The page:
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A high-bandwidth, low-latency load-store unit is a critical component of a dynamically scheduled processor. Unfortunately, it is also one of the most complex and non-scalable components. Recently, several researchers have proposed techniques that simplify the core load-store unit and improve its scalability in exchange for the in-order pre-retirement re-execution of some subset of the loads in the program. We call such techniques load/store optimizations. One recent optimization attacks load queue (LQ) scalability by replacing the expensive associative search that is used to enforce intra- and inter- thread ordering with load re-execution. A second attacks store queue (SQ) scalability by speculatively filtering some load accesses and some store entries from it. The speculatively accessed, speculatively populated SQ can be made smaller and faster, but load re-execution is required to verify the speculation. A third uses a hardware table to identify redundant loads and skip their execution altogether. Redundant load elimination is highly accurate but not 100%, so re-execution is needed to flag false eliminations.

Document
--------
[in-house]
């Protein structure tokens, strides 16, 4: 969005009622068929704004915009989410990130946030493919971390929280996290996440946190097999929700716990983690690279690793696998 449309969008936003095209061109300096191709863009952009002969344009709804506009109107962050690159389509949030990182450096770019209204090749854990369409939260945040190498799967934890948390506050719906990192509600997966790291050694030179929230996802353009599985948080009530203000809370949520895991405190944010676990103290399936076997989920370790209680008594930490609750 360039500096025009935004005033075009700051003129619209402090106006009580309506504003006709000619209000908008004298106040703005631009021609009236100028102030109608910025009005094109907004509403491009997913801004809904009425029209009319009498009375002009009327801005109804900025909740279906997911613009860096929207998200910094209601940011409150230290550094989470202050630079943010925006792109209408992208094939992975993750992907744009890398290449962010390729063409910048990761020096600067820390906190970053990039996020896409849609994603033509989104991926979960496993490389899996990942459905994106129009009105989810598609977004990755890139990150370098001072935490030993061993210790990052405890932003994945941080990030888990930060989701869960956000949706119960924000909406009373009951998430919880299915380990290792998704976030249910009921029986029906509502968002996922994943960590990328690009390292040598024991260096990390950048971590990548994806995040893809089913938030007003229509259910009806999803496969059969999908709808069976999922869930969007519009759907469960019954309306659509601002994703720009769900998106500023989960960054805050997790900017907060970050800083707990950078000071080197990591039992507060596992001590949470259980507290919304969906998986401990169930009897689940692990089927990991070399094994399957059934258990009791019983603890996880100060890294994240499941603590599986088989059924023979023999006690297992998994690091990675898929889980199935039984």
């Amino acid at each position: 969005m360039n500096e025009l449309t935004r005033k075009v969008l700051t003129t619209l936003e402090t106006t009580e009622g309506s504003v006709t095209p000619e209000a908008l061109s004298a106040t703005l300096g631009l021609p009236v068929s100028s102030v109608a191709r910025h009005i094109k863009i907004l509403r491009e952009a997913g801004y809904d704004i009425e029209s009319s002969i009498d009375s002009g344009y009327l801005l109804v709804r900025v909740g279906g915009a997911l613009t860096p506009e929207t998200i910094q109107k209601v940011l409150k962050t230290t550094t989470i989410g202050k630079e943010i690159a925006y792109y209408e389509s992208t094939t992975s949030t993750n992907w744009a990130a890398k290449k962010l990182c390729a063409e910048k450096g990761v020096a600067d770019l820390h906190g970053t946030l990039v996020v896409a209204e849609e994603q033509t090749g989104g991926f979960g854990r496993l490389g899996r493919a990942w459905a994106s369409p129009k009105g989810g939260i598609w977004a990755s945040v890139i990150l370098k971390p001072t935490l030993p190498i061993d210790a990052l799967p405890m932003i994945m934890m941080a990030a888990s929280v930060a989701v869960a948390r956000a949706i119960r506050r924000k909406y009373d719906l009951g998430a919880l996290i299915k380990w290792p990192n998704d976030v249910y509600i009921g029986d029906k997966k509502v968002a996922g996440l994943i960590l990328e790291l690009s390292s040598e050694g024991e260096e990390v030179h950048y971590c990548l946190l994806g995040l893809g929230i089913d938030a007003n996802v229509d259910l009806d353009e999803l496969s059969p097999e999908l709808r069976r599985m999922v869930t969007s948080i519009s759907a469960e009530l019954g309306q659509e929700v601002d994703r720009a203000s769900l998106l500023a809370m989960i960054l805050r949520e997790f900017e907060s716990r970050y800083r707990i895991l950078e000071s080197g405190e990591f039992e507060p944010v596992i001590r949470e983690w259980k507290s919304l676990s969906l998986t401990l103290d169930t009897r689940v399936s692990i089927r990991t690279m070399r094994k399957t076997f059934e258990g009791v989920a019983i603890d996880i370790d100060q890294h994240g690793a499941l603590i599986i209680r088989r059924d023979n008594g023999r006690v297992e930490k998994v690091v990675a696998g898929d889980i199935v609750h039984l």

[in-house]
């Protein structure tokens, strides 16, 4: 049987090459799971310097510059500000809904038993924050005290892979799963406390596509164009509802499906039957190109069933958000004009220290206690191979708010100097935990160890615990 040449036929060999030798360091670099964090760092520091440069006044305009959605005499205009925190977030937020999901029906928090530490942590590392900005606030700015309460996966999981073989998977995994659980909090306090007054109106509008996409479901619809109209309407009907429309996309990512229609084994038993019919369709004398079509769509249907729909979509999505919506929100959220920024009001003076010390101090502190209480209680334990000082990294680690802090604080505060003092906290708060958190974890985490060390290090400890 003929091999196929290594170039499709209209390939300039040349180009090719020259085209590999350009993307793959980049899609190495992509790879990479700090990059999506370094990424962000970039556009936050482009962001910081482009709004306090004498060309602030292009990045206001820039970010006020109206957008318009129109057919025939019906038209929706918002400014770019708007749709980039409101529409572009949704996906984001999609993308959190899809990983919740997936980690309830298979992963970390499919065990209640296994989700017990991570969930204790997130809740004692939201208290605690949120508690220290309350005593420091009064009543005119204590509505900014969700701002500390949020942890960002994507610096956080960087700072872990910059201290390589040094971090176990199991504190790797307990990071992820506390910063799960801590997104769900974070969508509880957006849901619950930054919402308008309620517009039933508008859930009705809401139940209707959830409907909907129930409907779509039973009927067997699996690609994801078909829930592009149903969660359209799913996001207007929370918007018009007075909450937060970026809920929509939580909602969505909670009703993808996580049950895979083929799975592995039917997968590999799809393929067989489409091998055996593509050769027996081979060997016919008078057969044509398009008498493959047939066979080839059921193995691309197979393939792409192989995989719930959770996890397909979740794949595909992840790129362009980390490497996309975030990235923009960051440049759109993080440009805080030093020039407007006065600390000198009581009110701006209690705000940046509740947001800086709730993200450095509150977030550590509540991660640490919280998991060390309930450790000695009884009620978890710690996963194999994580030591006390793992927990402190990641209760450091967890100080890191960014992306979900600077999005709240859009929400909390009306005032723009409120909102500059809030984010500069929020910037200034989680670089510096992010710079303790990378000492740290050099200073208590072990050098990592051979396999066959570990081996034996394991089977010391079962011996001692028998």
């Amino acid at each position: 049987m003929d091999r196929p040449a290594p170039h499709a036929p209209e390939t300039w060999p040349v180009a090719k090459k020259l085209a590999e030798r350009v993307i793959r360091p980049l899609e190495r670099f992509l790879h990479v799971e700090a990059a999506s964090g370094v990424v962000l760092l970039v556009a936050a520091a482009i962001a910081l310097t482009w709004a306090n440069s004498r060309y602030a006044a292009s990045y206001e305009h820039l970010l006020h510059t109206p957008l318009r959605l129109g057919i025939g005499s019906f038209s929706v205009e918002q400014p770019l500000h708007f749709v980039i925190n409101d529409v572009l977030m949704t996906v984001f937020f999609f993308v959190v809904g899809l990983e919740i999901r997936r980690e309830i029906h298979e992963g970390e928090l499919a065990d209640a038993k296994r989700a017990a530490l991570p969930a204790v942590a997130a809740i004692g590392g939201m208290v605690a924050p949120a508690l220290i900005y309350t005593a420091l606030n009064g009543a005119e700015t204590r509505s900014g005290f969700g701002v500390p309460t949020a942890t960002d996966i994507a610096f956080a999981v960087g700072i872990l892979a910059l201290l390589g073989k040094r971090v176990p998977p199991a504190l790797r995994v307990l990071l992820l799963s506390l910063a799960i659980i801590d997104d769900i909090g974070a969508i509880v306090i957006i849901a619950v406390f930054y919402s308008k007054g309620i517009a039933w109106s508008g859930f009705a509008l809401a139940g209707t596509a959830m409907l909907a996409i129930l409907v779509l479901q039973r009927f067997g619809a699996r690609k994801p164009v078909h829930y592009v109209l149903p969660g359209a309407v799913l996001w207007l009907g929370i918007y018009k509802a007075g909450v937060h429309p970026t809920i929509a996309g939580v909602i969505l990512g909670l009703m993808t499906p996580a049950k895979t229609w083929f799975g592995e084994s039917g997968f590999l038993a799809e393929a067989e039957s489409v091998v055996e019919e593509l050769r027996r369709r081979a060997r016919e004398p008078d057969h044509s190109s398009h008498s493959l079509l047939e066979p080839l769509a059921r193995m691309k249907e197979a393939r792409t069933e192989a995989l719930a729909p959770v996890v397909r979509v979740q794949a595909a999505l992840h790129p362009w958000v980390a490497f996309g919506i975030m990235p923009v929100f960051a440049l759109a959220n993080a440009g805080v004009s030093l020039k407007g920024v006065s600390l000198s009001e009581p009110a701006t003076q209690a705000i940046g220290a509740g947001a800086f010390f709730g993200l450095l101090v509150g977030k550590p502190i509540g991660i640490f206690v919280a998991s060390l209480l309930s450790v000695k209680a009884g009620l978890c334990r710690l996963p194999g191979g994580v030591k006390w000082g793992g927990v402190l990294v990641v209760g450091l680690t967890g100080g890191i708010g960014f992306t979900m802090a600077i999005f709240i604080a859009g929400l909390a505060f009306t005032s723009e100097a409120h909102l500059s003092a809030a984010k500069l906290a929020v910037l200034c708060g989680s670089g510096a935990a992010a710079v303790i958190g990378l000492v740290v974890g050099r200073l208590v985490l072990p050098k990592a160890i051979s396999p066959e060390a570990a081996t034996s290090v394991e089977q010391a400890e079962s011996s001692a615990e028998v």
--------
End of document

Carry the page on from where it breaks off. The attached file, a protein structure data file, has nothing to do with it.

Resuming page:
Unfortunately, the inherent benefits of load/store optimizations are mitigated by re-execution itself. Re-execution contends for cache bandwidths with store retirement, and serializes load re-execution with subsequent store retirement. If a particular technique requires a sufficient number of load re-executions, the cost of these re-executions will outweigh the benefits of the technique entirely and may even produce drastic slowdowns. This is the case for the SQ technique.
Store Vulnerability Window (SVW) is a new mechanism that reduces the re-execution requirements of a given load/store optimization significantly, by an average of 85% across the three load/store optimizations we study. This reduction relieves cache port contention and removes many of the dynamic serialization events that contribute the bulk of re-execution’s cost, and allows these techniques to perform up to their full potential. For the scalable SQ optimization, this means the chnace to perform at all. Without SVW, this technique posts significant slowdowns. SVW is a simple scheme based on monotonic store sequence numbering and a novel application of Bloom Filtering. The cost of an effective SVW implementation is a 1KB buffer and an 2B field per LQ entry.
Amir Roth, "Store Vulnerability Window (SVW): Re-Execution Filtering for Enhanced Load/Store Optimization", . January 2004.
Date Posted: 04 August 2005